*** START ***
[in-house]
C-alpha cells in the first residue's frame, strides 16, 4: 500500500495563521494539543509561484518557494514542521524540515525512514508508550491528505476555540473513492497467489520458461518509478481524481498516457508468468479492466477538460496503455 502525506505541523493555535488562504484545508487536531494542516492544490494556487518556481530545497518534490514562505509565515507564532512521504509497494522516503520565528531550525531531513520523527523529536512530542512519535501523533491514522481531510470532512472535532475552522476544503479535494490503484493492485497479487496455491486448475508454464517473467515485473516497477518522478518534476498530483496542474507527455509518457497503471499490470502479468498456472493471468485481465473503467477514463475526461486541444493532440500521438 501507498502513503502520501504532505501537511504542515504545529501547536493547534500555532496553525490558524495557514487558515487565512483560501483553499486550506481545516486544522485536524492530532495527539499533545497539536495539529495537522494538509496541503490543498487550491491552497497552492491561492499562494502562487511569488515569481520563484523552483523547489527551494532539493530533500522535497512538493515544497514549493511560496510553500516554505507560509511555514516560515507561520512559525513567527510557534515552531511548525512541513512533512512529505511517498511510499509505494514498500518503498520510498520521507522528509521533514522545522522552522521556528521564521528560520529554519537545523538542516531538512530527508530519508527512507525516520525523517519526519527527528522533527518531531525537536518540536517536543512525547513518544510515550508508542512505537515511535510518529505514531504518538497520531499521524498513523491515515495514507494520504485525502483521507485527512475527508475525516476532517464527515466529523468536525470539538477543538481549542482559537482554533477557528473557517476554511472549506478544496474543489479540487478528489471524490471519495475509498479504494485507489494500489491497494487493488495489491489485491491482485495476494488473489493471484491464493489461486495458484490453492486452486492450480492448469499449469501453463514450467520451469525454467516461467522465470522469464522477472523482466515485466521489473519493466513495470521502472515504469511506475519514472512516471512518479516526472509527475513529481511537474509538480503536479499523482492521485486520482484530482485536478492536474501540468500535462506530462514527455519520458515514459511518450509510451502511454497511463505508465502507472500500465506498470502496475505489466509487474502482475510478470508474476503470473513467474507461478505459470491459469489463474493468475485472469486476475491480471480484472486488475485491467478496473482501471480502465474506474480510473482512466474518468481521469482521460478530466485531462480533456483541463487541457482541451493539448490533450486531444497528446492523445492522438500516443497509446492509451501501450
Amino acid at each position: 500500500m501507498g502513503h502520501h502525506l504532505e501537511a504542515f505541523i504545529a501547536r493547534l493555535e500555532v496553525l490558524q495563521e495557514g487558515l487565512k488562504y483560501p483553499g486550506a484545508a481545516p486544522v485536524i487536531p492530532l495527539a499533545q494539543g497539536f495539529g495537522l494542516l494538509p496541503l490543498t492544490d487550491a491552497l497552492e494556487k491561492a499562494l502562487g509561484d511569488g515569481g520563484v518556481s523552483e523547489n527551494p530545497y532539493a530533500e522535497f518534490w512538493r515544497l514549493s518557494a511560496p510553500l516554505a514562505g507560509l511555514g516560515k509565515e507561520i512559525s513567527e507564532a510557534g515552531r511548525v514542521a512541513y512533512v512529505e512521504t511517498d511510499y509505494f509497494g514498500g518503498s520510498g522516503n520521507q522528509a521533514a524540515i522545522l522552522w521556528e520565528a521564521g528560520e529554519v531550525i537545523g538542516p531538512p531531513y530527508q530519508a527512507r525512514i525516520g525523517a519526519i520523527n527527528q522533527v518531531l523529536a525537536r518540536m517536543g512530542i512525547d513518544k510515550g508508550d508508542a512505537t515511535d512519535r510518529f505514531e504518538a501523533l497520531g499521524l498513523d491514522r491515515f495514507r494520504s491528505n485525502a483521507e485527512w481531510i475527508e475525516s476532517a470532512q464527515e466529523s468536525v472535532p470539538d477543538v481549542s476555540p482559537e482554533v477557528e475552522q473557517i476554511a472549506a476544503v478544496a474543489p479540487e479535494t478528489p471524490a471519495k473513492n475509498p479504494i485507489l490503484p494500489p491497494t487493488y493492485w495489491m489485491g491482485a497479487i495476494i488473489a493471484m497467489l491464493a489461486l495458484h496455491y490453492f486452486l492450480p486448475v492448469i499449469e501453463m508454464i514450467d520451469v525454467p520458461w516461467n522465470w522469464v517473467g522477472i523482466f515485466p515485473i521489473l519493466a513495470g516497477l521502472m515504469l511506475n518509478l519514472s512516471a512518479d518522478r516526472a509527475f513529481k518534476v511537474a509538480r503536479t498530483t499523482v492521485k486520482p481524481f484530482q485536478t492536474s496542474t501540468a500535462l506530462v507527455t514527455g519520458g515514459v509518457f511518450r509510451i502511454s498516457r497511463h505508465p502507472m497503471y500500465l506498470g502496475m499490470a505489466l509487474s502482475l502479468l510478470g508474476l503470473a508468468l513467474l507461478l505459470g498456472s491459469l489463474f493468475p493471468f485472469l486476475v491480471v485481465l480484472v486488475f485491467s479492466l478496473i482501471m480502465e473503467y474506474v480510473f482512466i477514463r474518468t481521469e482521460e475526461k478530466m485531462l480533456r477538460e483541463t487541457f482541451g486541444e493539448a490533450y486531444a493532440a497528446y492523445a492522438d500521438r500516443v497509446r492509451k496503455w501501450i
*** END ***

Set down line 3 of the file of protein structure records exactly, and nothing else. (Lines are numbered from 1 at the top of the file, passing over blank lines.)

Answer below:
Amino acid at each position: 500500500m501507498g502513503h502520501h502525506l504532505e501537511a504542515f505541523i504545529a501547536r493547534l493555535e500555532v496553525l490558524q495563521e495557514g487558515l487565512k488562504y483560501p483553499g486550506a484545508a481545516p486544522v485536524i487536531p492530532l495527539a499533545q494539543g497539536f495539529g495537522l494542516l494538509p496541503l490543498t492544490d487550491a491552497l497552492e494556487k491561492a499562494l502562487g509561484d511569488g515569481g520563484v518556481s523552483e523547489n527551494p530545497y532539493a530533500e522535497f518534490w512538493r515544497l514549493s518557494a511560496p510553500l516554505a514562505g507560509l511555514g516560515k509565515e507561520i512559525s513567527e507564532a510557534g515552531r511548525v514542521a512541513y512533512v512529505e512521504t511517498d511510499y509505494f509497494g514498500g518503498s520510498g522516503n520521507q522528509a521533514a524540515i522545522l522552522w521556528e520565528a521564521g528560520e529554519v531550525i537545523g538542516p531538512p531531513y530527508q530519508a527512507r525512514i525516520g525523517a519526519i520523527n527527528q522533527v518531531l523529536a525537536r518540536m517536543g512530542i512525547d513518544k510515550g508508550d508508542a512505537t515511535d512519535r510518529f505514531e504518538a501523533l497520531g499521524l498513523d491514522r491515515f495514507r494520504s491528505n485525502a483521507e485527512w481531510i475527508e475525516s476532517a470532512q464527515e466529523s468536525v472535532p470539538d477543538v481549542s476555540p482559537e482554533v477557528e475552522q473557517i476554511a472549506a476544503v478544496a474543489p479540487e479535494t478528489p471524490a471519495k473513492n475509498p479504494i485507489l490503484p494500489p491497494t487493488y493492485w495489491m489485491g491482485a497479487i495476494i488473489a493471484m497467489l491464493a489461486l495458484h496455491y490453492f486452486l492450480p486448475v492448469i499449469e501453463m508454464i514450467d520451469v525454467p520458461w516461467n522465470w522469464v517473467g522477472i523482466f515485466p515485473i521489473l519493466a513495470g516497477l521502472m515504469l511506475n518509478l519514472s512516471a512518479d518522478r516526472a509527475f513529481k518534476v511537474a509538480r503536479t498530483t499523482v492521485k486520482p481524481f484530482q485536478t492536474s496542474t501540468a500535462l506530462v507527455t514527455g519520458g515514459v509518457f511518450r509510451i502511454s498516457r497511463h505508465p502507472m497503471y500500465l506498470g502496475m499490470a505489466l509487474s502482475l502479468l510478470g508474476l503470473a508468468l513467474l507461478l505459470g498456472s491459469l489463474f493468475p493471468f485472469l486476475v491480471v485481465l480484472v486488475f485491467s479492466l478496473i482501471m480502465e473503467y474506474v480510473f482512466i477514463r474518468t481521469e482521460e475526461k478530466m485531462l480533456r477538460e483541463t487541457f482541451g486541444e493539448a490533450y486531444a493532440a497528446y492523445a492522438d500521438r500516443v497509446r492509451k496503455w501501450i